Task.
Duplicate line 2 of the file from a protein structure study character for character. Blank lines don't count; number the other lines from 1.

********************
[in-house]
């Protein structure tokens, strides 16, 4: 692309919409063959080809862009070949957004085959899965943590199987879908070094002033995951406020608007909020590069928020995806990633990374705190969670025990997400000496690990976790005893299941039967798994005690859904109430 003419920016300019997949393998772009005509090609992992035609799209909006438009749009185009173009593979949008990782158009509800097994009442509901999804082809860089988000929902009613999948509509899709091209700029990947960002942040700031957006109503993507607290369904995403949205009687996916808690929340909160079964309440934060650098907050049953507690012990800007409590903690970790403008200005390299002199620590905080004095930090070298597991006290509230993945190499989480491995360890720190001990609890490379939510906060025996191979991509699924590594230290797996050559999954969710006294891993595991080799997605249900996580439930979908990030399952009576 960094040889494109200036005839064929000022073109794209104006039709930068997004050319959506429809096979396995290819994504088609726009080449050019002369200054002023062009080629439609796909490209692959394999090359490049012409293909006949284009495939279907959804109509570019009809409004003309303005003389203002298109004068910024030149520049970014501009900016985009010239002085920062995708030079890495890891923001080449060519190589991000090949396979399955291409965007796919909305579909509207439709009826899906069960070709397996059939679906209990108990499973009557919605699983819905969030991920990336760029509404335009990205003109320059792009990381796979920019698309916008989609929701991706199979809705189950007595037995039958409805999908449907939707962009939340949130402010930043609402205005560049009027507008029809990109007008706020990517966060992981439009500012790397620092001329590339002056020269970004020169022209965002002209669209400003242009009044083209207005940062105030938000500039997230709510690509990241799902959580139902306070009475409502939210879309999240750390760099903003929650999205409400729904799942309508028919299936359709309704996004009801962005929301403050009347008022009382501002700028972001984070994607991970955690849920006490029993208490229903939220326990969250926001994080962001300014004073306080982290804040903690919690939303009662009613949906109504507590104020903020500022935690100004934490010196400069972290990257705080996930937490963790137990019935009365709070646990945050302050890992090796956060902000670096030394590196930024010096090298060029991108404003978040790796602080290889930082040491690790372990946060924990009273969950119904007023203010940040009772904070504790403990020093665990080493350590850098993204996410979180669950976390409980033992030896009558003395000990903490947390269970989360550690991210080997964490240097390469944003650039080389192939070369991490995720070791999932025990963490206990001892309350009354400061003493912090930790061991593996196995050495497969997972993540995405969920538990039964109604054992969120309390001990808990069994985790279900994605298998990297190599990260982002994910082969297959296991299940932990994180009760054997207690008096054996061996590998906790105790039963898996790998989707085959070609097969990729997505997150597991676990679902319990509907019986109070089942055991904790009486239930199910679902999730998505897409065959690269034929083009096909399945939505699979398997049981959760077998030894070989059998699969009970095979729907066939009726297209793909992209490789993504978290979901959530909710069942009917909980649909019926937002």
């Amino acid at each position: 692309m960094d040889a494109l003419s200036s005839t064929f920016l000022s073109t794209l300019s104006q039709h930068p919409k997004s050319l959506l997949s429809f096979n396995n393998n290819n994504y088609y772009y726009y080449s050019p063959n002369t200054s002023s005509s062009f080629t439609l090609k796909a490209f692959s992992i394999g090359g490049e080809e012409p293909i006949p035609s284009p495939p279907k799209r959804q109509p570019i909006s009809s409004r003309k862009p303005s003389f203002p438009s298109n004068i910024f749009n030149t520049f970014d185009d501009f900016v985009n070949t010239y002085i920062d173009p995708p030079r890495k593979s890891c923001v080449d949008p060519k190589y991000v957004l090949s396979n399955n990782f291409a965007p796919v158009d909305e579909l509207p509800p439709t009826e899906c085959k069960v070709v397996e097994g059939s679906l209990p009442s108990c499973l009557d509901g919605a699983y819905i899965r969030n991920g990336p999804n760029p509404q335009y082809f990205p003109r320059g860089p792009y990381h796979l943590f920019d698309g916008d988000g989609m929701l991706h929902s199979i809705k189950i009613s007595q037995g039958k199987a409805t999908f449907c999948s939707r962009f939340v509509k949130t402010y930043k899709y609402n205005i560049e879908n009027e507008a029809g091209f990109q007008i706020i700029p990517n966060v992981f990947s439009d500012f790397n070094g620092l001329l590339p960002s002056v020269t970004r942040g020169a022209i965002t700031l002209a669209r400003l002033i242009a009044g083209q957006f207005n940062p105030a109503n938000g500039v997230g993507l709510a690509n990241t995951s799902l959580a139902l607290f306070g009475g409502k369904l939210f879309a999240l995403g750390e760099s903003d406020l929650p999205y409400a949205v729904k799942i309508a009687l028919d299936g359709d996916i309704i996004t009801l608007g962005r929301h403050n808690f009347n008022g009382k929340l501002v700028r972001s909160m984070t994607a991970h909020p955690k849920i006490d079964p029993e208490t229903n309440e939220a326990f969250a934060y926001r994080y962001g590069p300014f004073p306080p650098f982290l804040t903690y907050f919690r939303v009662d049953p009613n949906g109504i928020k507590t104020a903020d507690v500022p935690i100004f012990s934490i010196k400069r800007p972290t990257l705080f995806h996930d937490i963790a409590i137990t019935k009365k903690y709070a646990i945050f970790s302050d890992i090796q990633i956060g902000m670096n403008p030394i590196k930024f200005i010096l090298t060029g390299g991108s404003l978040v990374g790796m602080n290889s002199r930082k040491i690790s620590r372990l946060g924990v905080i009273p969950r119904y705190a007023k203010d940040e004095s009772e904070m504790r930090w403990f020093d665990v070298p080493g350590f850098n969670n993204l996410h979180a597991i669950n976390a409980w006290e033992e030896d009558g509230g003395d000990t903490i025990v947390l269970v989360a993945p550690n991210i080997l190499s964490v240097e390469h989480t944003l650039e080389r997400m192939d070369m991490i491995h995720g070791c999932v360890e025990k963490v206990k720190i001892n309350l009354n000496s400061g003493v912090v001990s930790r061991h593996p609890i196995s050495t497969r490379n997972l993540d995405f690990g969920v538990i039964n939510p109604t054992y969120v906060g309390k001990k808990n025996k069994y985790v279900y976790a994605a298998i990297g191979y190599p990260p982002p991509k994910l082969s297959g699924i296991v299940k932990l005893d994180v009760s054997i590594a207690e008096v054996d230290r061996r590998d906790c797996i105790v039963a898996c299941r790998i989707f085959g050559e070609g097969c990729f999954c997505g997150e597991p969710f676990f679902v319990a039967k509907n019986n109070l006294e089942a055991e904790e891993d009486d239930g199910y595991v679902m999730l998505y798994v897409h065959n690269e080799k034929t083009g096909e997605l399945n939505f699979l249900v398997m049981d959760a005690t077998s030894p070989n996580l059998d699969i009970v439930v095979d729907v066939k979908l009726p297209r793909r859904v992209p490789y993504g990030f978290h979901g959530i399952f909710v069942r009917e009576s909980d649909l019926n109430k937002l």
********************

């Protein structure tokens, strides 16, 4: 692309919409063959080809862009070949957004085959899965943590199987879908070094002033995951406020608007909020590069928020995806990633990374705190969670025990997400000496690990976790005893299941039967798994005690859904109430 003419920016300019997949393998772009005509090609992992035609799209909006438009749009185009173009593979949008990782158009509800097994009442509901999804082809860089988000929902009613999948509509899709091209700029990947960002942040700031957006109503993507607290369904995403949205009687996916808690929340909160079964309440934060650098907050049953507690012990800007409590903690970790403008200005390299002199620590905080004095930090070298597991006290509230993945190499989480491995360890720190001990609890490379939510906060025996191979991509699924590594230290797996050559999954969710006294891993595991080799997605249900996580439930979908990030399952009576 960094040889494109200036005839064929000022073109794209104006039709930068997004050319959506429809096979396995290819994504088609726009080449050019002369200054002023062009080629439609796909490209692959394999090359490049012409293909006949284009495939279907959804109509570019009809409004003309303005003389203002298109004068910024030149520049970014501009900016985009010239002085920062995708030079890495890891923001080449060519190589991000090949396979399955291409965007796919909305579909509207439709009826899906069960070709397996059939679906209990108990499973009557919605699983819905969030991920990336760029509404335009990205003109320059792009990381796979920019698309916008989609929701991706199979809705189950007595037995039958409805999908449907939707962009939340949130402010930043609402205005560049009027507008029809990109007008706020990517966060992981439009500012790397620092001329590339002056020269970004020169022209965002002209669209400003242009009044083209207005940062105030938000500039997230709510690509990241799902959580139902306070009475409502939210879309999240750390760099903003929650999205409400729904799942309508028919299936359709309704996004009801962005929301403050009347008022009382501002700028972001984070994607991970955690849920006490029993208490229903939220326990969250926001994080962001300014004073306080982290804040903690919690939303009662009613949906109504507590104020903020500022935690100004934490010196400069972290990257705080996930937490963790137990019935009365709070646990945050302050890992090796956060902000670096030394590196930024010096090298060029991108404003978040790796602080290889930082040491690790372990946060924990009273969950119904007023203010940040009772904070504790403990020093665990080493350590850098993204996410979180669950976390409980033992030896009558003395000990903490947390269970989360550690991210080997964490240097390469944003650039080389192939070369991490995720070791999932025990963490206990001892309350009354400061003493912090930790061991593996196995050495497969997972993540995405969920538990039964109604054992969120309390001990808990069994985790279900994605298998990297190599990260982002994910082969297959296991299940932990994180009760054997207690008096054996061996590998906790105790039963898996790998989707085959070609097969990729997505997150597991676990679902319990509907019986109070089942055991904790009486239930199910679902999730998505897409065959690269034929083009096909399945939505699979398997049981959760077998030894070989059998699969009970095979729907066939009726297209793909992209490789993504978290979901959530909710069942009917909980649909019926937002």